EVGA CLC 280 RGB CPU Cooler Review

EVGA has been in the cooling business a while, but it’s been years since we’ve tested any of those products. Perhaps that’s because it took them until earlier this year to finally introduce a CLC. Welcome the CLC 280.

Indents at the center of fan frames stand out from other Asetek-manufactured cooling systems, and should help to reduce noise. We’re also hoping that any pressure that bleeds off there will assist motherboard voltage regulator cooling, since its heat sink is next to these fans. Here’s a short list of measured specifications:

Specifications

A factory-filled aluminum radiator with mounted fans is factory sealed to the RGB pump/water block unit via 14.5” nylon-sleeved rubber tubing. Mounting hardware includes a factory-installed LGA115x/20xx (2011 through 2066) bracket, a legacy AMD rectangular-pattern bracket, a USB controller cable, screws and washers for radiator installation, AMD standoffs for use with the factory support plate of most legacy AMD motherboards, a set of standoffs for Intel’s LGA 2011/2011-v3/2066, another set of standoffs to match the included LGA 115x/1366 support plate, and a set of thumb nuts to secure the head unit to the standoffs.

Recent samples have arrived with a dual-pattern AMD (AM4 and legacy) bracket plus yet another set of standoffs for AM4 boards that have the protruding threads on the factory support plate. EVGA has also updated its installation kit image to show a clip-type cooler for AMD motherboards that don’t have threaded support plates beneath the clip brackets.

The CPU mating surface has the familiar, smoothly-latched finish and factory-applied thermal paste of EVGA’s ODM. It’s held tight to the CPU using a standardized bracket that can be removed by twisting counter-clockwise, and replaced with an alternative part (such as the legacy AMD bracket shown previously).

Rather than rely on motherboard firmware to set fan speed via PWM, the CLC 280 connects to the motherboard via a classic Mini USB to 9-pin USB 2.0 header cable. Only four of those pins are connected, so those oddball single-port half-headers found on some motherboards may finally have a purpose.

Fortunately, the USB interface breaks out of the head unit to two standard PWM fan headers. A third (3-pin) connector sends the pump tachometer signal to the motherboard’s CPU fan header.

Special standoffs fit the integrated support plate of LGA 2011 through 2066 interfaces, and a different set of standoffs replace the clip bracket of legacy AMD boards, if the support plate behind the board has the standard threads or nuts. LGA 115x users get the luxury of attaching the EVGA-supplied support bracket to the back of their boards, using yet another set of standoffs at the front of the board.

Lighting behind the nameplate is the major RGB feature of EVGA’s CLC 280.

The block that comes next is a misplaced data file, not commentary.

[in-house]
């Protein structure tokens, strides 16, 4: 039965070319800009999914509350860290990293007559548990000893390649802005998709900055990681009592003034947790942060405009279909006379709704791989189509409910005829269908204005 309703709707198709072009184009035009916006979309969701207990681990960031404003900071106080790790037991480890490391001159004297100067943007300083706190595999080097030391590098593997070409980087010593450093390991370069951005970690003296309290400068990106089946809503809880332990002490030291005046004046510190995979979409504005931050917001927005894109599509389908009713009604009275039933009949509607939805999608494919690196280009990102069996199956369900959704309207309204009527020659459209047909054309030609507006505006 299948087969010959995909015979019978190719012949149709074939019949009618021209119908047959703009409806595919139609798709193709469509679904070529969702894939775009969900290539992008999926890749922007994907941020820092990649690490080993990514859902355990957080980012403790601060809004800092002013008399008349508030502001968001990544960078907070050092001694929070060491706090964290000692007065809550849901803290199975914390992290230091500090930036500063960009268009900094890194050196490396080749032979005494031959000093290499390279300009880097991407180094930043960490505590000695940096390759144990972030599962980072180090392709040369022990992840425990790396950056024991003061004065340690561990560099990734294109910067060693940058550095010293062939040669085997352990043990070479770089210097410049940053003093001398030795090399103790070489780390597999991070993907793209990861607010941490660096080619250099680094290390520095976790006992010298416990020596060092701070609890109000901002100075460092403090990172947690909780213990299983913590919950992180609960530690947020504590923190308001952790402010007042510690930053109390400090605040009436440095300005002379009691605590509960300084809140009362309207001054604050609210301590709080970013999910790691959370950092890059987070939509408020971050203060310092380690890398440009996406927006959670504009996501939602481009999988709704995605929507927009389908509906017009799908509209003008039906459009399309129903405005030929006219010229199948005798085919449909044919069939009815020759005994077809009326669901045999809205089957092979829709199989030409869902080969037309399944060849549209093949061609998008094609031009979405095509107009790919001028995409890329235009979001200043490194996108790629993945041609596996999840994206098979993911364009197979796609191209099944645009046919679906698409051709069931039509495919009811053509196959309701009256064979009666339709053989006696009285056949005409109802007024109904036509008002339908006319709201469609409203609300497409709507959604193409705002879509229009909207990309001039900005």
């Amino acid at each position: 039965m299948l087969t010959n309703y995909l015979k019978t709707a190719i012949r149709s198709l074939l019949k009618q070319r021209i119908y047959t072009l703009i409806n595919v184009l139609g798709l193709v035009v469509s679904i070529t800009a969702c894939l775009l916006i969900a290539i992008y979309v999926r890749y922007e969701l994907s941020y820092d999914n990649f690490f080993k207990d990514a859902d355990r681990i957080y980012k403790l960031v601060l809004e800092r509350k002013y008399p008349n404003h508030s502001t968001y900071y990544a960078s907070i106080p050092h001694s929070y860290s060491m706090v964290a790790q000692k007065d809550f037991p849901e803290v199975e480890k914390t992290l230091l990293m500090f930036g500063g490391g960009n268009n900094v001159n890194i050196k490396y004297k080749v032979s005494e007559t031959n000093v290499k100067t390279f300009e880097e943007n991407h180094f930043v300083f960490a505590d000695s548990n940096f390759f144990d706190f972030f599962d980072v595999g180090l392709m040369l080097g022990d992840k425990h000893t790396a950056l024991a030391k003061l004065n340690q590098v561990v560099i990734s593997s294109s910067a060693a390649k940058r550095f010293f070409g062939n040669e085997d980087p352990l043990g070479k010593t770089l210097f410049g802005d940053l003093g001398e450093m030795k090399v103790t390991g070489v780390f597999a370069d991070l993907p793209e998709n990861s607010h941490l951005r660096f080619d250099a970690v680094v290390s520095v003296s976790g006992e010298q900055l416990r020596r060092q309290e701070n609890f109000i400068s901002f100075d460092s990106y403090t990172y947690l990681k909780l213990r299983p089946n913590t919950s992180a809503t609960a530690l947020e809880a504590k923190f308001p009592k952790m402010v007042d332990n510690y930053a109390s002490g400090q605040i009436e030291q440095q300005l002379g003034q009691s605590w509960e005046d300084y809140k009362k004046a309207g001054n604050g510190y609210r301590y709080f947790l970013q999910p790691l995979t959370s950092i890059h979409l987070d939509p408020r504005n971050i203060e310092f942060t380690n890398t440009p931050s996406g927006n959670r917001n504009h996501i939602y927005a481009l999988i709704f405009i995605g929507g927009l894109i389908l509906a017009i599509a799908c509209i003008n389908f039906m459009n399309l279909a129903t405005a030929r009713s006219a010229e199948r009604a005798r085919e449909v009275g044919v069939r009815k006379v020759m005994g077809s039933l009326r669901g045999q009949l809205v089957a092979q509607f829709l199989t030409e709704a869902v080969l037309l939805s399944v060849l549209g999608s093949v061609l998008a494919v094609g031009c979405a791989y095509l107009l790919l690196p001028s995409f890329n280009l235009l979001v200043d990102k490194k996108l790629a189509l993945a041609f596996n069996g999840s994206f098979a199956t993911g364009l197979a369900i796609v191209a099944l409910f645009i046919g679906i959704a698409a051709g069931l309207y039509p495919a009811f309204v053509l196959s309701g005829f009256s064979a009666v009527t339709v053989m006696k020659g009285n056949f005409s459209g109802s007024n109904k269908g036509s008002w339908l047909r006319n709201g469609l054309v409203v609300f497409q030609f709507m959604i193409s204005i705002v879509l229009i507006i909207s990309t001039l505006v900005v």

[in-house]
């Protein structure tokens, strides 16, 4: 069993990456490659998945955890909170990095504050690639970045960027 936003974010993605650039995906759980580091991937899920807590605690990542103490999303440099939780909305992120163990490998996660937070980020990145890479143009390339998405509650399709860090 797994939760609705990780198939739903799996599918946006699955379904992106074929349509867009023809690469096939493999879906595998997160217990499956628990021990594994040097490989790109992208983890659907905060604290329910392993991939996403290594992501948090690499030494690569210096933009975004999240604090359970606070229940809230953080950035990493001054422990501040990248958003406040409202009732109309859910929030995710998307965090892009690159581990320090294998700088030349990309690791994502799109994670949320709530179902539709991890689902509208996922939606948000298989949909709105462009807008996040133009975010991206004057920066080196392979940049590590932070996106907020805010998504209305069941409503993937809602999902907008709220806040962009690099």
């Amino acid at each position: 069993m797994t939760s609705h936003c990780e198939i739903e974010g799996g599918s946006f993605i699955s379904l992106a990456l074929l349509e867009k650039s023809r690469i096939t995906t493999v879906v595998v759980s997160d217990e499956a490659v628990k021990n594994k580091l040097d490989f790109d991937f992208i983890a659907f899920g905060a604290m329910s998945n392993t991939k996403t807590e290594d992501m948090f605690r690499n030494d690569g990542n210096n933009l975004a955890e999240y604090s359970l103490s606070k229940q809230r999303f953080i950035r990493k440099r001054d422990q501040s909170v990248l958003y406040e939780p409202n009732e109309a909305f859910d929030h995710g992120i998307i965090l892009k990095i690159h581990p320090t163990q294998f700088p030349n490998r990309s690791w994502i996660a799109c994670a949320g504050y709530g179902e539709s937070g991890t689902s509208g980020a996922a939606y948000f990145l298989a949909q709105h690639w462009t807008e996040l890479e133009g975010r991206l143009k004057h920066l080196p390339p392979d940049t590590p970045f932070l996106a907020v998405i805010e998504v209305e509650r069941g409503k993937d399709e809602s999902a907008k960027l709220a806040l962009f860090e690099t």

EVGA flow control software monitors temperatures and adjust fans accordingly. Users are welcome to set their own fan slopes, yet the biggest advantage over motherboard-based fan control might be that the software also allows users to change the color of the EVGA logo. The “K” icon forces full-speed operation.

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  • AnimeMania
    General Closed Looped Cooler questions:
    1) Why are the cooling plates round when CPUs are square?
    2) Do the cooling plates cover the entire entire CPU, even the larger ones like Threadripper and X299 CPUs?
  • loki1944
    Most certainly will be looking at this CLC for my next build; nothing comes close to that cooling performance AIO wise.
  • aidank
    Looks like the EVGA's results at 50 % fans are about the same as the other coolers at 100 % fans (in a cooling sense) but with greatly reduced noise.
  • Crashman
    Anonymous said:
    General Closed Looped Cooler questions:
    1) Why are the cooling plates round when CPUs are square?
    2) Do the cooling plates cover the entire entire CPU, even the larger ones like Threadripper and X299 CPUs?

    1.) I believe the one you're looking at is machined from roundstock using a lathe
    2.) It completely covers Intel's desktop CPUs (even LGA 2066), but does not completely cover Threadripper CPUs.
  • Zaporro
    It seems EVGA wins over cooler like NZXT Kraken just because its fans allow for higher RPM which happens at cost of noise, which is nothing special, everyone can just ramp up RPM's.

    Here is much more detailed and in depth comparision https://www.gamersnexus.net/hwreviews/2788-evga-clc-280-review-vs-nzxt-x62-corsair-h115i/page-3
  • redgarl
    EVGA, put back on the shelve and running for my life...
  • Lutfij
    The stuff coming out of Asetek is getting slimmer by the bucket loads. It's good to see that there are more offerings by other company's though if you follow through the way case manufacturing(in one common factory) has risen and a number of them have the same internal design+structure, then air cooling is a better route to go when aesthetics is brushed aside.
  • steve42lawson
    I've had bad luck with EVGA Video Cards (had several die after a few months of standard use -- my NVIDIA GeForce replacement has been working fine for over 2 years, now), so I'm dubious as to the quality of anything coming out of EVGA!
  • svan71
    4 cards die? I wouldn't stand too close to you during a thunderstorm.
  • loki1944
    Anonymous said:
    I've had bad luck with EVGA Video Cards (had several die after a few months of standard use -- my NVIDIA GeForce replacement has been working fine for over 2 years, now), so I'm dubious as to the quality of anything coming out of EVGA!


    Have had an EVGA GTX 660 3GB running fine for almost 5 years now, EVGA GTX 1060 3GB for over a year, EVGA 1300W PSU for 3 years, EVGA 1000W PSU for 2 years, EVGA 750W PSU for 18 months.